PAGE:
� I really love reviewing the Texas State Parks so here I go again. As I said previously, this is just my opinion. (Go check out the state
parks and get an opinion to share.)
Goose Island State Park. I think this is my favorite. I absolutley love it. If you are a bird watcher you better be ready. It is just above
Rockport and a hop, skip and a jump from Port Aransas. The people here are very friendly. Camping is spread out all along the park. My favorite is in the front along the wall or whatever they call
it. Each of these campsites has a covered picnic area with water and electricity. I believe they are $20 a night. I like the ones right on the waters edge. I put the tent up just far enough from
the ocean to keep the tide from coming inside. It is so relaxing to hear the waves along the wall. Be sure to bring extra rope to tie from each leg of your tent. It is very windy here. Closeby this
camping area is showers and bathrooms. A long lighted fishing pier goes out into the ocean. You can also wade fish off the little islands and shallow waters. Be sure to get up early in the morning
between 5 and 6am and get out to the pier. Most mornings the dolphins will come in to play. They are amazing. If you don't catch them you can go to Rockport around 9am and catch a dolphin tour. I
think it is around $20 per person. They also have sunset cruises to watch the sunset on the ocean. Cranes, pelicans and seagulls are numerous along the parks waters. You can also head a little
north on I-35 and watch for the signs to Aransas National Wildlife Refuge. This is a must see and is only about 30 minutes from Goose Island. There you will be able to drive thru the area and also
stop along the way and hike the trails. This can be an all day trip if you would like. At just $5 for the day, you can't beat it. If your kids are curious, like George, they will love it here.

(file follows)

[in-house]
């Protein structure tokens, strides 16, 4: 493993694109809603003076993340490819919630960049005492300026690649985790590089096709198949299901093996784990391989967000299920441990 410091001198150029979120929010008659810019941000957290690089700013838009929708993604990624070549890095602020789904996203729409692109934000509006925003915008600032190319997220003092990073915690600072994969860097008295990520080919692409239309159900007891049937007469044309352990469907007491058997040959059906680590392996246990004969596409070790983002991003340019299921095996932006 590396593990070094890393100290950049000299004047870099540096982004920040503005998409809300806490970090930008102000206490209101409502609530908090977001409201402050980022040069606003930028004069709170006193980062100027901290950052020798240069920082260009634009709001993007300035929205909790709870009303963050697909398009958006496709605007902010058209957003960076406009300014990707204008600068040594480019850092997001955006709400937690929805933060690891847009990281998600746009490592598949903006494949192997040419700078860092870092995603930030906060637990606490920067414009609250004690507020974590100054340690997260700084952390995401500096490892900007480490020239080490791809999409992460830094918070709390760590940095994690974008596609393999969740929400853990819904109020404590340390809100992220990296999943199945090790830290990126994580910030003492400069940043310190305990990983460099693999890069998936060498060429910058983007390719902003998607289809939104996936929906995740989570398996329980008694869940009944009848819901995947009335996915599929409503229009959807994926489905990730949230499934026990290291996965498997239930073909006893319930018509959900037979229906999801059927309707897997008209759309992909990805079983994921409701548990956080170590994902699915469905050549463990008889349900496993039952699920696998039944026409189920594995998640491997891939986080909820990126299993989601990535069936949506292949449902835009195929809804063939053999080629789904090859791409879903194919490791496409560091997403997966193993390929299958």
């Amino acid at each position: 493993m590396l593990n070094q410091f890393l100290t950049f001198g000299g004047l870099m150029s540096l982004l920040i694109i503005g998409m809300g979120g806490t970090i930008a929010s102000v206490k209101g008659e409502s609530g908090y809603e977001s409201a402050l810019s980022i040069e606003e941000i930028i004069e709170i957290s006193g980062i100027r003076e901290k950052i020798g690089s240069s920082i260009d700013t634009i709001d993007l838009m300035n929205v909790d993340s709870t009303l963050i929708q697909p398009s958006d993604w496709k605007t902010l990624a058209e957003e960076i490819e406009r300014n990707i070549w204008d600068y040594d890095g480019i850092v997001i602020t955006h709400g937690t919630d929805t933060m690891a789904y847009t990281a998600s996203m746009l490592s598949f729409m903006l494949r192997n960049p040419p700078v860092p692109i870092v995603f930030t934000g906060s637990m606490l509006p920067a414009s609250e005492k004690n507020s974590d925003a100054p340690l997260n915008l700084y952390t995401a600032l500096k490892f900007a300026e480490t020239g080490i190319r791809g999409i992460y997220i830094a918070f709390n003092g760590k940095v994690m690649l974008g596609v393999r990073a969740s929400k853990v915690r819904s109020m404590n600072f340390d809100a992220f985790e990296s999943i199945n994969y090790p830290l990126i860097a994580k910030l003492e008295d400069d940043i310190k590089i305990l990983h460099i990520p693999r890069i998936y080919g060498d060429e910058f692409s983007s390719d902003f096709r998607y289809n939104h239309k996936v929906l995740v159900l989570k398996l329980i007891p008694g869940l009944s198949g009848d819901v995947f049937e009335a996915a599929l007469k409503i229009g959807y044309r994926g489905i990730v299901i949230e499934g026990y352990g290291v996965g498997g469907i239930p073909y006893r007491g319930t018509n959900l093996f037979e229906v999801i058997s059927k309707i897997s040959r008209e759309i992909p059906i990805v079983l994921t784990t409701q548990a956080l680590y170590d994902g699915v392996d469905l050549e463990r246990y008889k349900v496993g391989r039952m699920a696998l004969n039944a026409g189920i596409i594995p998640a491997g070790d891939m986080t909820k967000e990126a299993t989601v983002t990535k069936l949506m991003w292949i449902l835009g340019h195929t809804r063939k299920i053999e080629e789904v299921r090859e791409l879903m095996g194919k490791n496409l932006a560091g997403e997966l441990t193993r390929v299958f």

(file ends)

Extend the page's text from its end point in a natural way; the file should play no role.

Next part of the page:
Please watch for snakes. We saw a Cottonmouth our first time there. These are very poisonous water snakes. Besides snakes there are wild turkeys, armadillo, wild pigs, javalina (javalina and pigs
are not the same thing.), numerous types of birds, alligators (big ones), rabbits, deer, and other wildlife. You can�hike up the trails or up the big tower to the observation deck. It is beautiful.
They allow fishing in designated areas. You can also get� binoculars at the office, on loan of course. There are bathrooms at the observation deck and the front office but I don't recall seeing
any�else where. Be sure to have some snacks and water. Also make sure you have gas in your car. The drive thru is about 15 miles long and go slow so you can see all that the refuge has to offer.
You can also purchase gifts and a few refreshments at the front office.�
I know, I got off subject. We must get back to the state park. So, we were discussing camping areas. When you first enter the park, to the
right are some roads for primative camping. Remember these areas have no electric or water and bathrooms and things are�scattered. There is a lot of nice shady spots and some nice hiking trails in
this area. This park has a bait shop and rents Kayaks. There is also a boat ramp.�Once you pass all that and go across the bridge, you will find to the left an RV area. Almost directly in front of
you, if you continue to drive straight, you will drive right into Stinky�Beach. I believe it is called this due to�the algae that grows there in the summer. Don't take my word on it though, check
it out and read the sign they have posted. It does kind of smell sometimes. This is where a lot of people swim or�seine for bait. I can't see how�people can swim right there. Every time we seine we
get a net full of jellyfish. Wear your shoes in the water at�Stinky Beach. The Exxon up the road�sells some medication for jellyfish stings. You may want to carry some with you anytime you go to
any beach. Don't forget the sunblock while you are getting ready to go out in the sun for the weekend. This park is always clean and the people who run it are helpful. I think they even have stuff
they do in the summer such as wildflower trails, fishing with a Ranger, and tours of Big Tree. Big Tree is a very, very old live oak. I think it is over 1000 years old. Can you imagine, surviving
hurricanes and gulf coast storms. Wow!��It is a must see.
This park is one of the Texas State Parks that loans out fishing equipment. McKinney Falls and some others do as well but we will discuss that
park and others later.
In conclusion, if you want a nice park, with nice people, and a great view- this is your park. I would love to be a park host at Goose Island
Just my opinion! :)